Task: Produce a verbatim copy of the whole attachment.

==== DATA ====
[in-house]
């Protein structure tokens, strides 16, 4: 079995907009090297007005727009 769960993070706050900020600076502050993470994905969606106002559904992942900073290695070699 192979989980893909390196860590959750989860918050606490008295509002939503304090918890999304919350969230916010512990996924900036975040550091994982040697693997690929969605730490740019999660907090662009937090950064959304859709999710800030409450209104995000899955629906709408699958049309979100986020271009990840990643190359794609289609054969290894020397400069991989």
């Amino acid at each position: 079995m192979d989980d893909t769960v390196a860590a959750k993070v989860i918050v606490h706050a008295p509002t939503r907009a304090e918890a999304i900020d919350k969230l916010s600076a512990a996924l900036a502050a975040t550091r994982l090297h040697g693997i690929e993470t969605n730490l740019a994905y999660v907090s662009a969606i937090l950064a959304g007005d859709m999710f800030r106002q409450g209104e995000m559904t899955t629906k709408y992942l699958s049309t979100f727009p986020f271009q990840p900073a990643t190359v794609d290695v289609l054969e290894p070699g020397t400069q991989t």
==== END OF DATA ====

[in-house]
């Protein structure tokens, strides 16, 4: 079995907009090297007005727009 769960993070706050900020600076502050993470994905969606106002559904992942900073290695070699 192979989980893909390196860590959750989860918050606490008295509002939503304090918890999304919350969230916010512990996924900036975040550091994982040697693997690929969605730490740019999660907090662009937090950064959304859709999710800030409450209104995000899955629906709408699958049309979100986020271009990840990643190359794609289609054969290894020397400069991989």
């Amino acid at each position: 079995m192979d989980d893909t769960v390196a860590a959750k993070v989860i918050v606490h706050a008295p509002t939503r907009a304090e918890a999304i900020d919350k969230l916010s600076a512990a996924l900036a502050a975040t550091r994982l090297h040697g693997i690929e993470t969605n730490l740019a994905y999660v907090s662009a969606i937090l950064a959304g007005d859709m999710f800030r106002q409450g209104e995000m559904t899955t629906k709408y992942l699958s049309t979100f727009p986020f271009q990840p900073a990643t190359v794609d290695v289609l054969e290894p070699g020397t400069q991989t």